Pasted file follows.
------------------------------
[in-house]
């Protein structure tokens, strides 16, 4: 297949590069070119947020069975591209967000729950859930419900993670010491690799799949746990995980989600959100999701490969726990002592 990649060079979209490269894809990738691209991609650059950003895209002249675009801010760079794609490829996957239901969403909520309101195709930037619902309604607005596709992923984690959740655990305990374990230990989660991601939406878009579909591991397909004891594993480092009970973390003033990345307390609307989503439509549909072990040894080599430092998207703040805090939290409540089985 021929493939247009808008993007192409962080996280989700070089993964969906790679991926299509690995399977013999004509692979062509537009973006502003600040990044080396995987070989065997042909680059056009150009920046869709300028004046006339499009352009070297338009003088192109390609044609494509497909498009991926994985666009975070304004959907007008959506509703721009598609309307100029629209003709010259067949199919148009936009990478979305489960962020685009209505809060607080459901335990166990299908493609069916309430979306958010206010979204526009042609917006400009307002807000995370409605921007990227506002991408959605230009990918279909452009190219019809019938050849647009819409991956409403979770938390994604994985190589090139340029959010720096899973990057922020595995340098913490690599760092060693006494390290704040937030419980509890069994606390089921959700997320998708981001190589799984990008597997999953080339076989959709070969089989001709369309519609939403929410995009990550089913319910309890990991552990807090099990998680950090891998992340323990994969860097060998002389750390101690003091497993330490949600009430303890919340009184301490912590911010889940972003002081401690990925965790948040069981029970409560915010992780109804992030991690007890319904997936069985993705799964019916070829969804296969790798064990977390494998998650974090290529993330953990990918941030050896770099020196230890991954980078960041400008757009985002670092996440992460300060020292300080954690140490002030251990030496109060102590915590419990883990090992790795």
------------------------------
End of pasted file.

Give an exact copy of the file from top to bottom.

[in-house]
């Protein structure tokens, strides 16, 4: 297949590069070119947020069975591209967000729950859930419900993670010491690799799949746990995980989600959100999701490969726990002592 990649060079979209490269894809990738691209991609650059950003895209002249675009801010760079794609490829996957239901969403909520309101195709930037619902309604607005596709992923984690959740655990305990374990230990989660991601939406878009579909591991397909004891594993480092009970973390003033990345307390609307989503439509549909072990040894080599430092998207703040805090939290409540089985 021929493939247009808008993007192409962080996280989700070089993964969906790679991926299509690995399977013999004509692979062509537009973006502003600040990044080396995987070989065997042909680059056009150009920046869709300028004046006339499009352009070297338009003088192109390609044609494509497909498009991926994985666009975070304004959907007008959506509703721009598609309307100029629209003709010259067949199919148009936009990478979305489960962020685009209505809060607080459901335990166990299908493609069916309430979306958010206010979204526009042609917006400009307002807000995370409605921007990227506002991408959605230009990918279909452009190219019809019938050849647009819409991956409403979770938390994604994985190589090139340029959010720096899973990057922020595995340098913490690599760092060693006494390290704040937030419980509890069994606390089921959700997320998708981001190589799984990008597997999953080339076989959709070969089989001709369309519609939403929410995009990550089913319910309890990991552990807090099990998680950090891998992340323990994969860097060998002389750390101690003091497993330490949600009430303890919340009184301490912590911010889940972003002081401690990925965790948040069981029970409560915010992780109804992030991690007890319904997936069985993705799964019916070829969804296969790798064990977390494998998650974090290529993330953990990918941030050896770099020196230890991954980078960041400008757009985002670092996440992460300060020292300080954690140490002030251990030496109060102590915590419990883990090992790795």